Mark Liberman at the Log has a post on “the changes over time in fashions for given names. It’s obvious that things change — but it’s less obvious whether these changes are cyclic. It makes sense that out-of-fashion names might come back after a generation or two — but does this really happen on a regular basis?” He crunched some data and his answer, rather surprisingly, is no: “Basically, it seems that names come and names go, and sometimes names come and go — but it doesn’t seem to happen very often that names come and go and come again, at least within the 131-year time period covered by this dataset.” It’s sad (to me) to see the popularity of a fine old name like Mary plummeting on his corrected graph during the decades after WWII, though its decline hasn’t been as drastic as that of Minnie (which essentially vanished over the course of the 20th century).
In the comments, Mark Etherton linked to Douglas A. Galbi’s Given Name Frequency Project (“A given name, which forms part of a contemporary personal name, is generally given to a person shortly after birth, and given names are seldom changed. Given names thus provide a means for disciplined, quantitative study of information economies across major social, economic, and technological changes”), which features a paper called “Long-Term Trends in Given Name Frequencies in England and Wales” that I recommend to your attention—it has tables of frequencies going back a thousand years, and the findings are remarkable: “since early in the nineteenth century, the frequency distribution of personal given names in the UK has evolved differently than it did over the previous eight centuries. Simple indicators of this change are the trend in the popularity (frequency relative to the total number of names in the sample) of the most frequent names. The popularity of the most frequent name, the three most frequent names, and the ten most frequent names show no trend from circa 1300 to 1800. Since then all these measures have dropped dramatically….” The conclusion has some interesting thoughts:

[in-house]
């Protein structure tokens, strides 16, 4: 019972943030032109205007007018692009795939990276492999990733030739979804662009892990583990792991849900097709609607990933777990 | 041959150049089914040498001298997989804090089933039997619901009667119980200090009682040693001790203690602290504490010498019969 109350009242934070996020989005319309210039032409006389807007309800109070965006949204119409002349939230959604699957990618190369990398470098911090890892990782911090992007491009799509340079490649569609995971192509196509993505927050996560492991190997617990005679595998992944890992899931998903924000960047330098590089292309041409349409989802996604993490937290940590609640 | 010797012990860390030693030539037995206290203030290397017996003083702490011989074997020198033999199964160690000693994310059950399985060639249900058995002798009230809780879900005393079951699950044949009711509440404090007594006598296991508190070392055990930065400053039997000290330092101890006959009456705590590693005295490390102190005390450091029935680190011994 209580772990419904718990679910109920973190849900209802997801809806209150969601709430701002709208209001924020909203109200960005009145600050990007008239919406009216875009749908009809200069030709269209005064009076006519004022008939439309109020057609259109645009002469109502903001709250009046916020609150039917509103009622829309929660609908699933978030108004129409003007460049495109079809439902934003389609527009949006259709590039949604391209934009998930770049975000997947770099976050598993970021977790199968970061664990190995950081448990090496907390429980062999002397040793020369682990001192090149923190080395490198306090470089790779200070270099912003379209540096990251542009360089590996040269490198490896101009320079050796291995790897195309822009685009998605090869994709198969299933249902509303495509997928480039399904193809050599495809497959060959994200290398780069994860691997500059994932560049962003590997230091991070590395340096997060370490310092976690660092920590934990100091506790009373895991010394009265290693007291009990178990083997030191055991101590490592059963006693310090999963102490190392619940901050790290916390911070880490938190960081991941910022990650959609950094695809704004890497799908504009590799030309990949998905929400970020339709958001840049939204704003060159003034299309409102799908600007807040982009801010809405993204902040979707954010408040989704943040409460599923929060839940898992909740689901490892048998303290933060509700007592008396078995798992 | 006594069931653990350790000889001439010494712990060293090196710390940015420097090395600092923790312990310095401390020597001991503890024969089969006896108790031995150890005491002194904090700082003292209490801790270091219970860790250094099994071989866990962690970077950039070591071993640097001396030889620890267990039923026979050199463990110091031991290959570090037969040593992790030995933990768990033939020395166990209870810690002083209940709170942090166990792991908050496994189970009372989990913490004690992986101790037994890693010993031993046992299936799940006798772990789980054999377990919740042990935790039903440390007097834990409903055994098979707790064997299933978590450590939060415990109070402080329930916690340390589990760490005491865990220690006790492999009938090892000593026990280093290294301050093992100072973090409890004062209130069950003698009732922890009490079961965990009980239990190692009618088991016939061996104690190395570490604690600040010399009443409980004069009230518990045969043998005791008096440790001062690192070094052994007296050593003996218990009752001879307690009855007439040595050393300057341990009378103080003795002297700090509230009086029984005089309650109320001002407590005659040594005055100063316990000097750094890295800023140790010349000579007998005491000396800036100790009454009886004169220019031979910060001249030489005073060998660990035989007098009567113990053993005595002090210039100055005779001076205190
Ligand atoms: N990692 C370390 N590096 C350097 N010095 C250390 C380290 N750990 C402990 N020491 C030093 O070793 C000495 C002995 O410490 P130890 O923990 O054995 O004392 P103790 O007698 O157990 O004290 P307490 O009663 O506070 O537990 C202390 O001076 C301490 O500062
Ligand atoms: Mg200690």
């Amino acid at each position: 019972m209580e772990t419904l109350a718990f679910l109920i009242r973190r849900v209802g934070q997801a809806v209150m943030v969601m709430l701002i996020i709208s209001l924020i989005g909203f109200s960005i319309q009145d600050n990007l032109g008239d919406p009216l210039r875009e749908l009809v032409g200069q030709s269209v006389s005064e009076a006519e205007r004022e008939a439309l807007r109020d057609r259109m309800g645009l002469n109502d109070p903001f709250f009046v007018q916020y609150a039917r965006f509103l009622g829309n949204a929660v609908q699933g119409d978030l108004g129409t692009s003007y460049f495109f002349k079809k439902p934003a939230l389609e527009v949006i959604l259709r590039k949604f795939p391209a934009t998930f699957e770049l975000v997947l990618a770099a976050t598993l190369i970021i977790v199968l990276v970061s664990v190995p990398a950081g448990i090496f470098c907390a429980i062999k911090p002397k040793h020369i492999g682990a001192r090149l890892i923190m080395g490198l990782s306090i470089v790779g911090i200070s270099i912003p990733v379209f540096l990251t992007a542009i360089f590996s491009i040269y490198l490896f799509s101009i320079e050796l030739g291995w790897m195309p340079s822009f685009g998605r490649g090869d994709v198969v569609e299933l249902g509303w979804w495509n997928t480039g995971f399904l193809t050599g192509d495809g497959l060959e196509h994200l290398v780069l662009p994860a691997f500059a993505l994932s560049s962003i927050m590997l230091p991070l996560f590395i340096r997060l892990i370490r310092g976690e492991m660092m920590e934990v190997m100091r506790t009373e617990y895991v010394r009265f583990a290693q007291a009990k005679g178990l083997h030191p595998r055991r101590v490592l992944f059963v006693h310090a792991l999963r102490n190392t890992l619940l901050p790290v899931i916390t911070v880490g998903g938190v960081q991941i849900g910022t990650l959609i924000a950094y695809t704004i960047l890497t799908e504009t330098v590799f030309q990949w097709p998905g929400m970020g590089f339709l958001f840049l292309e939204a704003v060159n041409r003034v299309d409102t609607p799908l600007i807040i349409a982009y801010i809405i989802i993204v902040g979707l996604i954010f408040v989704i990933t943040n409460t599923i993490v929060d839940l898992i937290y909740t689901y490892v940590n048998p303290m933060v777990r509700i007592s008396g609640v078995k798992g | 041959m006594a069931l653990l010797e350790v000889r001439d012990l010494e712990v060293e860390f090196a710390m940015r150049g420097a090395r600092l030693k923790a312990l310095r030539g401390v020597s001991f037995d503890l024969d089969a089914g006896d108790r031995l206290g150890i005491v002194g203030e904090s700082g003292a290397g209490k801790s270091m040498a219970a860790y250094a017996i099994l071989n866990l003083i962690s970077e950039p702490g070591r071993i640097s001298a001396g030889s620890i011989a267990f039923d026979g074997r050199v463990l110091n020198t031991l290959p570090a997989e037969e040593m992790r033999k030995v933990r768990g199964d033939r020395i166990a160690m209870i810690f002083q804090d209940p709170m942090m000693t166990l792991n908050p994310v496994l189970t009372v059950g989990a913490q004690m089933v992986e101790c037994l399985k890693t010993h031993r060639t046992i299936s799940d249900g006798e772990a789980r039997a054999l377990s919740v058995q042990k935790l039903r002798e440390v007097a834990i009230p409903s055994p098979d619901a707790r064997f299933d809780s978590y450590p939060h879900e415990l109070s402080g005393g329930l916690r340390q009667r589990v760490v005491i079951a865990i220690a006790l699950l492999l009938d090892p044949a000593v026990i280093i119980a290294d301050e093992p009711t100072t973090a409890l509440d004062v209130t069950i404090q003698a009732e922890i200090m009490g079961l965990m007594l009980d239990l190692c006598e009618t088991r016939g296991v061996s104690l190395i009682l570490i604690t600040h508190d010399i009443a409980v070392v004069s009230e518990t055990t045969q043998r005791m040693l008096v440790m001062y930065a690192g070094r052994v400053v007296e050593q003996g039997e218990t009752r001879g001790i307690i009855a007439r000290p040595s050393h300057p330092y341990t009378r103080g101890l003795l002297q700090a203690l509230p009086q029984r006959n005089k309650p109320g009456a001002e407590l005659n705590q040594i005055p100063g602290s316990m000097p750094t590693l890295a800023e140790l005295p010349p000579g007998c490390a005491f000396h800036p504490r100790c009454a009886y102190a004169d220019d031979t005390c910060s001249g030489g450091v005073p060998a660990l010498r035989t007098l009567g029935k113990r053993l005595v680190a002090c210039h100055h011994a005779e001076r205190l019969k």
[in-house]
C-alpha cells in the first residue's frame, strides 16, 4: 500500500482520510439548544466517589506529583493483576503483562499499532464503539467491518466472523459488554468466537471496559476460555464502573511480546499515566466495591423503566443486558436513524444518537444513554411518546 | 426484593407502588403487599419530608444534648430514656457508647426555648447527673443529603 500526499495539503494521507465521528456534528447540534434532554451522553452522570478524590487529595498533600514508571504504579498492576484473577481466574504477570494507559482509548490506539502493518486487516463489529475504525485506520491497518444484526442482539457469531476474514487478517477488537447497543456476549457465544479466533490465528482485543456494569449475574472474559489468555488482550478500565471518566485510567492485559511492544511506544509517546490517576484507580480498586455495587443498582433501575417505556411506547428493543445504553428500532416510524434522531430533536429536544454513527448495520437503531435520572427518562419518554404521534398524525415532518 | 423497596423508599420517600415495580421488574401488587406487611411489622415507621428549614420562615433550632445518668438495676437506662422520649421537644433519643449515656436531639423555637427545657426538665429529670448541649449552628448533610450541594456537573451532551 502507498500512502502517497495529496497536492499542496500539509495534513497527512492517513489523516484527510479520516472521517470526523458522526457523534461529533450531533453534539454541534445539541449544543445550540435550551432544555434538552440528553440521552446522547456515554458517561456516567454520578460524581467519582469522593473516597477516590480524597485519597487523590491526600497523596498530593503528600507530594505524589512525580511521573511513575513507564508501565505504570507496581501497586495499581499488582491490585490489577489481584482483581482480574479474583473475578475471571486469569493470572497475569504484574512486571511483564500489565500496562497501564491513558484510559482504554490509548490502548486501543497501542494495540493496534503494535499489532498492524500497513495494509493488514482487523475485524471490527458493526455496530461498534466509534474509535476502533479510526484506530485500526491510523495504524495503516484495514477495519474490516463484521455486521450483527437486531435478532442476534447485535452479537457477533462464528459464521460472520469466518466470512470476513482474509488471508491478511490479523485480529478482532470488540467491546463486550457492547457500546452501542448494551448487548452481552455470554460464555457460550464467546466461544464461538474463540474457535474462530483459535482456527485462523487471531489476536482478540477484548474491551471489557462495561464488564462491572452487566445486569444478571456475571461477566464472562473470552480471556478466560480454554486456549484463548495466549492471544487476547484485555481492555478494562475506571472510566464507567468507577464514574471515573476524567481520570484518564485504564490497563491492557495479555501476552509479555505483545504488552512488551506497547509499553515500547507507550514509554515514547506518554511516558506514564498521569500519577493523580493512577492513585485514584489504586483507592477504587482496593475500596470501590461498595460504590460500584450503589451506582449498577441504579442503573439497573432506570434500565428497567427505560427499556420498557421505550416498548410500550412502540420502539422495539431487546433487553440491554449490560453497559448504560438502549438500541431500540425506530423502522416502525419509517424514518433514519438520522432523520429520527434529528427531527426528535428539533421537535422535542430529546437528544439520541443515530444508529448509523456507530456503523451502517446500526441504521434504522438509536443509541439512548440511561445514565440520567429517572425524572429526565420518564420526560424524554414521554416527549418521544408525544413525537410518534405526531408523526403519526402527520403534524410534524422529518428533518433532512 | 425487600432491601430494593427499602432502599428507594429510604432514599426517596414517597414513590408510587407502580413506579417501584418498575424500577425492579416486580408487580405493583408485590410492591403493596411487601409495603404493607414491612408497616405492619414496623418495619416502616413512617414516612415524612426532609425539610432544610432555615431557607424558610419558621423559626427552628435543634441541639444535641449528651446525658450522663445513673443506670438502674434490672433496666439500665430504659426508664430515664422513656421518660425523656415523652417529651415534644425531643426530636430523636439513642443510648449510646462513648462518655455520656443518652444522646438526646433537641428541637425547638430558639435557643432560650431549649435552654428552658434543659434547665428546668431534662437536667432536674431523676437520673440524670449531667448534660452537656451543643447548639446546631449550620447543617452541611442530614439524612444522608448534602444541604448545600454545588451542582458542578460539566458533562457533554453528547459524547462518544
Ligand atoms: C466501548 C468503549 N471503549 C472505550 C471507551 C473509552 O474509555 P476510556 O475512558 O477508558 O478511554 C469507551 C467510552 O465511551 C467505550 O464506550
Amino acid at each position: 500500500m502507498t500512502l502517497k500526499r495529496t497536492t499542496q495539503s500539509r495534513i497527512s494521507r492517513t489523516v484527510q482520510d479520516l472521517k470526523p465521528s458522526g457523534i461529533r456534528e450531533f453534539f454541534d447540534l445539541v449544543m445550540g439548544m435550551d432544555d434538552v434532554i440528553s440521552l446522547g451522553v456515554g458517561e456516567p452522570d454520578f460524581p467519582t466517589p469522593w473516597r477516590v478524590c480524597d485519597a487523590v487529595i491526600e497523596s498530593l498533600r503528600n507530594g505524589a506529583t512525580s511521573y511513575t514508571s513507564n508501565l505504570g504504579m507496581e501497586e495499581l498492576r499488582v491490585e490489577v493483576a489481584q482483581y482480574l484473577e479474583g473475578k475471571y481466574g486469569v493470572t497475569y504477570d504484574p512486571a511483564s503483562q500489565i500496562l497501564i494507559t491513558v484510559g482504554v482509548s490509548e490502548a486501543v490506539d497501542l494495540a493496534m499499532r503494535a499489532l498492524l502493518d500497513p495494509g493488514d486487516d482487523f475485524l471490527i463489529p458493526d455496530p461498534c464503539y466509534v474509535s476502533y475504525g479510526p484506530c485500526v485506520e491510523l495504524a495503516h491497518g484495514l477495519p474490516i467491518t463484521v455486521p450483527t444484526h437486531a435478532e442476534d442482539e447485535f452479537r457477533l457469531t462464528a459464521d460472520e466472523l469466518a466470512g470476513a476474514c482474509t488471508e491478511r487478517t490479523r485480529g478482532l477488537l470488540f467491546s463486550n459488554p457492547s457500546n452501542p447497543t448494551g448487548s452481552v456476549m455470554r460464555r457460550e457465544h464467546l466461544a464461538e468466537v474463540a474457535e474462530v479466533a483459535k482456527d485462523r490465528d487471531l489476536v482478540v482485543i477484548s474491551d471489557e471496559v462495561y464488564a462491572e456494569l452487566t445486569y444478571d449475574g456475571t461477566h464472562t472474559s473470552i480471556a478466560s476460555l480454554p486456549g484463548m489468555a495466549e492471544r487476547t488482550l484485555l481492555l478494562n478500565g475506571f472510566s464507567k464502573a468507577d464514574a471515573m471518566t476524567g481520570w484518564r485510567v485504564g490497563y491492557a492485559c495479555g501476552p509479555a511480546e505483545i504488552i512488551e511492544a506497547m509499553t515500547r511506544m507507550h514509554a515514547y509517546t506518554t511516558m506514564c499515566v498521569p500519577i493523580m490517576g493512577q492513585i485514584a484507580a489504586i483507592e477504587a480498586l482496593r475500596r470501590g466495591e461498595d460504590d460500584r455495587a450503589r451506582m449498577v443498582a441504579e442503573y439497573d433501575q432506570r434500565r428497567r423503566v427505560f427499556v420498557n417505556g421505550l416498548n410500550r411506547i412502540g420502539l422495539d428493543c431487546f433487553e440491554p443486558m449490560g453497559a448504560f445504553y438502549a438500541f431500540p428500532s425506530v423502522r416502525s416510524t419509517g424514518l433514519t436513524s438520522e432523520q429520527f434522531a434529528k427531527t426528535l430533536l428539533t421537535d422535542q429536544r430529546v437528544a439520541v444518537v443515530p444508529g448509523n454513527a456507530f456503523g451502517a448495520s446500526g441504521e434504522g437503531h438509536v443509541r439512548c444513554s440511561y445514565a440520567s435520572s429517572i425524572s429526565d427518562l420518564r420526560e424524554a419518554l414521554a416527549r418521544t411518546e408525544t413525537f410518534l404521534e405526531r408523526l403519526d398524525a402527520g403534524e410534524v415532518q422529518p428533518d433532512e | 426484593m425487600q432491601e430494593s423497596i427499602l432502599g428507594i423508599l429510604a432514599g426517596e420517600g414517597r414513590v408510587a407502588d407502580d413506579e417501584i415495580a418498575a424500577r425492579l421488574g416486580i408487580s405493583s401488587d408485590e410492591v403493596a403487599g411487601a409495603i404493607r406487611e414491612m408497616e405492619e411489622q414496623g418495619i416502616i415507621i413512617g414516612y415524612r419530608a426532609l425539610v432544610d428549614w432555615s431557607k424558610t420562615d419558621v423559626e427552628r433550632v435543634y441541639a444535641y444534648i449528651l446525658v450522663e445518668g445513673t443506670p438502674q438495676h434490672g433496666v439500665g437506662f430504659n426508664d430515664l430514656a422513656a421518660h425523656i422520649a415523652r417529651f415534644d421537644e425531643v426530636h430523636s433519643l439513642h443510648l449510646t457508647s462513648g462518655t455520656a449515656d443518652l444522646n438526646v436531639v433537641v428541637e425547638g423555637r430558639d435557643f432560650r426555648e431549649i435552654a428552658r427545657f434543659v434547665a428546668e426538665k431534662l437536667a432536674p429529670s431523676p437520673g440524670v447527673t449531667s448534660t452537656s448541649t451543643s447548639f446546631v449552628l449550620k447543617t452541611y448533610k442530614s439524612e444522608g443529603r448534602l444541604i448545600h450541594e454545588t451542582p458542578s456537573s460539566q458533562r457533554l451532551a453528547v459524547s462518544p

Although recent work on personal given names in England has emphasized name-sharing practices for understanding the frequency distribution of given names (Smith-Bannister, 1997), name-sharing practices have little direct relationship to the frequency distribution of names. Naming a significant share of children after parents, or after godparents, are equally consistent with a high or low popularity of the most frequent names. Similarly, having names freely chosen, i.e. chosen in absence of norms giving high value to the name of a person in a specific social position in relation to the person to be named, could produce high or low popularity of the most frequent names. The most that can be said for name-sharing is that a norm of naming after parents creates additional inertia in name popularity. Name popularity and its long-term evolution depend on factors other than name-sharing. The evolution of the name frequency distribution over time is a complicated dynamic system. Such systems can, in some circumstances, be highly sensitive to a particular factor, while in other circumstances, be totally unaffected by that factor. Moreover, boundary conditions, such as a small share of naming done in violation of prevailing norms, can determine the over-all state of the system.